Modern Syria is situated in Asia along the eastern edge of the
Mediterranean Sea. Syria is an Arab Middle Eastern County that has
a total area of 185,180 sq. km and 17.000.000 inhabitants (2000).
Syria has a coastline of 180 km to the Mediterranean Sea and
shares borders with, Lebanon to the West, Turkey to the North,
Iraq to the East, and Jordan to the South. Syria, also shares
borders with Palestine and Israel to the south west. This border
is the main conflict of dispute between Syria and Israel. This
area is known as the Golan Heights.
Syria gained full independence on April 17, 1946 ceding from
French Colonialism Rule. Prior to French Occupation, Syria was
part of the Ottoman Empire under Turkish Rule.
Syria: An Ancient Pearl
Historically, Syria included Jordan, Israel and Lebanon as well as
the area now known as Syria. Syria played an incomparable role in
the history of mankind. It is often described as the Cradle of
Civilizations, since many of the greatest human achievements
that later spread to encompass the world had their beginnings in
Ancient Syria, (which extends from Taurus Mountains to Sinai and
from the Mediterranean to the Euphrates).
Beginning of civilization 9000BC:
This is where civilization began (9000BC). The development of
agriculture in Syria meant settled communities. Tribes and peoples
began to prefer agriculture to hunting and with the appearance of
bronze and copper tools, agriculture developed quickly. Along with
the development in agriculture came a development in trade, as
urbanized communities began to engage in various economic
activities. In this land, Man discovered the secrets of
Agriculture and Metallurgy, and invented the very first alphabet.
Religions, Philosophies, language of trade, systems of urban
development, of diplomatic and cultural exchange; all these
germinated in geographical Syria.
The Bronze Age (Ebla & Mari), 3000 -
Syria has been inhabited for tens of thousands of years and, as a
result, has a rich cultural history. The Great Kingdoms of
Mari are the sites of where the
invention of writing began. Found in both are tablets of Cuneiform
writing (wedge shaped syllables), the royal archives have been a
source of controversy due to its links with the Old Testament
Ebla, as for Mari 17000 tablets were found. These kingdoms lasted
about 1000 years due to their cultural development, their rising
trade with both Mesopotamia (the land between the Euphrates and
the Tigris) and the Mediterranean, and due to the irrigation of
the Euphrates. Both of these kingdoms were taken over by the
Akkadians from Mesopotamia and then by the Amorites at the end of
this period. The Akkadians were the source of Semitic language
that became the basis for the Phoenician, Aramaic, Hebrew and
Ugarit, first Alphabet
The recovery of trade in this area took a while. Yamkhad the
Amorite kingdom in Aleppo had taken over
Ebla and trade began to gradually
flourish. However Hammurabi ruler of Babylon, destroyed
Mari (2000 - 1600BC).
The Hittites from Anatolia and the Egyptians (1600 - 1200BC)
fought heavily for this land? but gradually the Hittites took over
more and more of Syria, as Egypt was distracted due to religious
havoc at home. This period also saw the rise of
Ugarit where the oldest written alphabet in the world is
believed to have been developed and then taken over to ancient
Greece by the Mycenaeans. Ugarit and Byblos grew to become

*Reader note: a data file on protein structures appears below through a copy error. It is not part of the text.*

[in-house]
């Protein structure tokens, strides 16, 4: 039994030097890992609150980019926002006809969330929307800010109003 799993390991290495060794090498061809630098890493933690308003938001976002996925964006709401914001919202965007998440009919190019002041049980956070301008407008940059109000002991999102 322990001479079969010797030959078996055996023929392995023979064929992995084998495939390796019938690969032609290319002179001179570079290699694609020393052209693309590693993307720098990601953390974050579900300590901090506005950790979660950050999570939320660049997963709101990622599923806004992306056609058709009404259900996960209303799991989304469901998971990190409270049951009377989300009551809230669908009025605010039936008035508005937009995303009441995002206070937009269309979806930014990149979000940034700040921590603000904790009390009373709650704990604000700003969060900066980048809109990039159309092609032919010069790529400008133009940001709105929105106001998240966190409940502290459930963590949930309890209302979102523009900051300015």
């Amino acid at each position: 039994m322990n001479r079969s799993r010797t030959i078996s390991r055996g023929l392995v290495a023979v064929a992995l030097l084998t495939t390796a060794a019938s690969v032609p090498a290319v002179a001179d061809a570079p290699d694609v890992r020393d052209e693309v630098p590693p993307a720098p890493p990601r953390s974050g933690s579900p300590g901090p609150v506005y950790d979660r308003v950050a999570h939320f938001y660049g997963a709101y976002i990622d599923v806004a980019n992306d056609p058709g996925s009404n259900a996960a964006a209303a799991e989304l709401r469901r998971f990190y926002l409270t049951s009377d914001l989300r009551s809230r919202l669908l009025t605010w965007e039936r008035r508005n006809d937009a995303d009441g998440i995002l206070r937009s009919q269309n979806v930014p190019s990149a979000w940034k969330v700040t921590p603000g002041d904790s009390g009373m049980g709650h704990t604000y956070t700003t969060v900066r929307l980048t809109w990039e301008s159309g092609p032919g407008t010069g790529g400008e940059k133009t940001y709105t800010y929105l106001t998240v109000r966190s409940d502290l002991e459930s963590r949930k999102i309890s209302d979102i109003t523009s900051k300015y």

powerful commercial centres. This is also about the time(1600 -
1200BC) when Moses led the Israelites out of Egypt and settled in
Hittites, Phoenicians, Arameans, Assyrian
1200 - 539BC:
The Sea Peoples, a barbaric people who came from several lands
around the Aegean Sea, took over from the Hittites and
Ugarit. At Ugarit, a message being sent before their arrival
was found in the ruins. At the same time the Phoenicians were
getting stronger and were establishing colonies around the
Mediterranean. Later on the Arameans began to move across Syria to
the North their language was spoken by Jesus nearly 1000 years
later, and is now still spoken in the village of
In about 800 BC the Assyrian Empire rose to power and for nearly 2
centuries they administered Syria and Lebanon. In 612 BC it fell
to Babylonia land of the famous hanging gardens, at its capital
In this period Persia conquered Babylonia and took over the Middle
East. Their colonies and provinces were well defended, governed
and administered, and were all linked through an efficient network
of roads. Persia fell at the end of this period to the Greeks.
Alexander the Great 333 - 64BC:
The defeat of Darius by the great leader Alexander of Macedonia
was the beginning of Western rule over Syria. The Hellenistic
Empire combined both Western and Eastern cultures but with a
predominantly Greek system and outlook. After Alexander's death,
Greater Syria was divided into two empires one under Ptolemy, the
other under Seleucus. Contemporary Syria was under the Seleucids.
The Seleucids built Apamea as their Military base using
Latakia as their main port.
They also built the fortress of Doura Europos. All these cities
were built under Greek architectural design and planning. At the
end of this period came the Arab Nabateans from the south taking
over Damascus and
Bosra, while the Romans came
from the north.
Romans and Zenobia 64BC-395AD:
Although the south was kept under Nabatean control, most of Syria
was brought under control by the Romans and their leader Pompey.
Under Rome, Syria's cultivation and civilization greatly developed
and with the well organized new road network; trade was able to
prosper greatly. It was around this time that the great empire of
Palmyra flourished under the
leadership of Queen Zenobia. She conquered most of Egypt and Asia
Minor but was defeated by the Romans in 272AD.
Through out this time Christianity was spreading aggressively
through the Empire. In 324AD Constantine the Great took over from
Diocletian, and named Constantinople (Istanbul) as his capital.
Under Constantine, a converted Christian, Christianity began to
flourish under imperial patronage and the Emperor Theodosius I
named Christianity the official language of the Roman Empire. This
change of religion and the moving of the Roman capital from Rome
to Constantinople were the beginning of a new empire
Byzantine Empire 395-632AD:
The Byzantine Empire, a mixture of Greek culture and Christianity
began with the death of Theodosius, when Rome was divided between
East and West. There are many ruins and dead cities in the North
of Syria that reflect the strength and architectural genius of
these Romans. Among the greatest is the Basilica of St Simeon the
Stylite who stood atop a pillar to pray for 38 years. The Basilica
was built around this pillar and it was a regular place for
pilgrims. Justinian was by far the greatest of the Roman empires
during this period, he won back a lot of the lost land of the